Friday, July 29, 2011
The first candidate emerges in brand spanking new Iowa House District 44, as Dallas County GOP chair Rob Taylor announces.
This GOP turf (reg edge of 2700) is one of those "Rural Republicans who got paired, this is where your district went" seats. The old Ralph Watts district which encompassed most of Dallas County literally doubled in population. Watts keeps the western part; this new, no incumbent seat is Waukee plus the Dallas County parts of Clive and West Des Moines.
A Rob Taylor win could expand the House Taylor caucus up to three. Cedar Rapids Democrat Todd looks solid, but Sioux City Republican Jeremy is in a pair-up with Democrat Chris Hall. But Rob may not have this all to himself; a seat this Republican and this high-growth has primary written all over it.
Thursday, July 28, 2011
The Johnson County fair has wrapped up, and with it the annual auditor's office mock election (disclaimer: that's the day job). As always, it's unscientific. Kids and non-locals get to vote (which this year skews one specific result). But my guess is kids' votes generally align with parental leanings, and in the 12 year history of the event I haven't seen a result that deviated dramatically from the general lay of the land or the eventual result.
That said, let's check some numbers. The important number to note isn't Obama outpolling the entire GOP field. That's good for maybe a little bragging, thus I mention it, but this is after all Johnson County, which went 70% Obama in 2008.
The important numbers are within each party.
Barack Obama 234 92%
Uncommitted 20 8%
Or, in caucus results format: Obama, 100 percent of delegates. The uncommitted anti-Obama vote is below the Democrat's 15 percent viability threshold.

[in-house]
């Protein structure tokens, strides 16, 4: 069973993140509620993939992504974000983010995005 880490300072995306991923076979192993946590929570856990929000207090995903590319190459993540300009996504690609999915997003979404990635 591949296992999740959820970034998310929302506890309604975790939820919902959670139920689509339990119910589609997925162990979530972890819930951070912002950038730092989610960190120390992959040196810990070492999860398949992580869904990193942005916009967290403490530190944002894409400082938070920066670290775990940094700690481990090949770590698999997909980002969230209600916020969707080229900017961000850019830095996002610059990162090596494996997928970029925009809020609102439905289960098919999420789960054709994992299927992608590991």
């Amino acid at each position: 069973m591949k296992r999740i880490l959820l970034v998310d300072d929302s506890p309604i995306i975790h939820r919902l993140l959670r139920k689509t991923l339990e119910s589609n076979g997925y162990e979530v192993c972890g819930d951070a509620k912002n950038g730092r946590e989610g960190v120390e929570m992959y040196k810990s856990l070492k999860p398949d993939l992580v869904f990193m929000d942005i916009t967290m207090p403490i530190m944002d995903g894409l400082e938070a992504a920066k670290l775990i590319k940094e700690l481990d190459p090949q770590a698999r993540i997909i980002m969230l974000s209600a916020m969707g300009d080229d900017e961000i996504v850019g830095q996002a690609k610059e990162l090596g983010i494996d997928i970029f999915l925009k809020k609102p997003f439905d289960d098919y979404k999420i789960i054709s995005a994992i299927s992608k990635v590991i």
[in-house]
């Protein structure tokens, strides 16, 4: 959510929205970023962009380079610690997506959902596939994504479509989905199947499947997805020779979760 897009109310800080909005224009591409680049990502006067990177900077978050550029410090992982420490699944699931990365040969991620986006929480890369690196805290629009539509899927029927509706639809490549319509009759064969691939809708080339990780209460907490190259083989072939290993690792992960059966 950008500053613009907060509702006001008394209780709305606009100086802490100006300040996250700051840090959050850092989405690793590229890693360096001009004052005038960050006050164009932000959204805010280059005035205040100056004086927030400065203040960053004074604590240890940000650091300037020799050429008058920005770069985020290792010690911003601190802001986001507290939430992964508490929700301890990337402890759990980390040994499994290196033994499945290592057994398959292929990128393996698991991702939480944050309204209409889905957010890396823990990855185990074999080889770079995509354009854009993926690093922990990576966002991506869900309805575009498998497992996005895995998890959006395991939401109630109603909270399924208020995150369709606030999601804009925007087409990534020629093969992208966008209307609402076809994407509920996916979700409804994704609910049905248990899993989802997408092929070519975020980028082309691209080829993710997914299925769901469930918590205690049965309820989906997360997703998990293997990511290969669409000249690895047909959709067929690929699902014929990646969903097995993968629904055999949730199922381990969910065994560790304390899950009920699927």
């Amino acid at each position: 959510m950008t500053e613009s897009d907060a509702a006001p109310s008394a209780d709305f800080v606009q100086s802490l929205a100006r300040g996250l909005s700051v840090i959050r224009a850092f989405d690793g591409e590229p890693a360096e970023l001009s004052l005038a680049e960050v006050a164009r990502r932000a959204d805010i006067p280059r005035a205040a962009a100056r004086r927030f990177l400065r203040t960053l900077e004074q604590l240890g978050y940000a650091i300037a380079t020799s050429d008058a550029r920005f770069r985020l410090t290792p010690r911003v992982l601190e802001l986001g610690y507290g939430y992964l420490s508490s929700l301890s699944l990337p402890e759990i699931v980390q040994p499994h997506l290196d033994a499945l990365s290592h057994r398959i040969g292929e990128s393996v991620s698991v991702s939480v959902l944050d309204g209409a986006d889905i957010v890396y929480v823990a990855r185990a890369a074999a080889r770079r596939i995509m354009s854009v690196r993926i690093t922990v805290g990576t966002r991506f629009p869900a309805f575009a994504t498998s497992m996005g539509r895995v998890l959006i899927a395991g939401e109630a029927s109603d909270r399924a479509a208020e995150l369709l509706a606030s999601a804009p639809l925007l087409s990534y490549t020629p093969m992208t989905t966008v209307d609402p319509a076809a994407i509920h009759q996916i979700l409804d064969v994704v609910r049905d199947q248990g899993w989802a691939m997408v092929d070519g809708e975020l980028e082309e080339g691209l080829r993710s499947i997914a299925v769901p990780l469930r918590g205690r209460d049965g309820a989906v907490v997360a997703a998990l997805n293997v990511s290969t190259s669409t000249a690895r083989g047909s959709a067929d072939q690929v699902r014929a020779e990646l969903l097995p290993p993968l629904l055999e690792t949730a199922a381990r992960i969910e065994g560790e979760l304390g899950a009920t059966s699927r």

On the GOP side the numbers are scattered all over the place... which is probably a pretty accurate assessment. This is the extra-expanded, anyone who might conceivably run ballot. These numbers track fairly close to recent public polling, with one exception.
Michele Bachmann 32 22%
Mitt Romney 24 16%
Ron Paul 16 11%
Sarah Palin 11 7%
Uncommitted 11 7%
Herman Cain 10 7%
Rick Perry 9 6%
Rick Santorum 9 6% *
Newt Gingrich 7 5%
Tim Pawlenty 6 4%
Rudy Giuliani 4 3%
Gary Johnson 3 2%
Buddy Roemer 3 2%
Jon Huntsman 1 1%
Roy Moore 1 1%
Fred Karger 0 0%
Thaddeus McCotter 0 0%
About that asterisk: Rick Santorum was running at zero at 11:00 Thursday morning. (One of the traditions is posting preliminary results during the fair to make things interesting.).
Then about 6:00 that evening a whole bunch of people in matching Rick Santorum t-shirts showed up. Turned out to be Karen Santorum, the candidate's spouse, and all the Santorum kids, who are spending the three weeks before Ames campaigning across the state. (The candidate was at another event in Pella.) So that Santorum total largely represents the all-important immediate family vote.
So aside from that statistical anomaly, we see Bachmann in the lead, Romney winning his silver, Ron Paul with his rock-solid ten percent (well, 11 in this case), Palin ahead of the Platypus, Pawlenty seriously lagging, and Karger and McCotter tied with Kevin Phillips-Bong.
There were also a number of issue questions. The most local-electoral relevant was on the proposed jail, which "won" a narrow 51-49% plurality. "Won" because remember, a bond issue takes 60 percent. I discuss that more in a rant which I may or may not get the nerve to actually post.
Tuesday, July 26, 2011
Sunday when I ranked the winners and losers in the Ames ballot listing, I gave Rick Perry his own "Uncertain" category: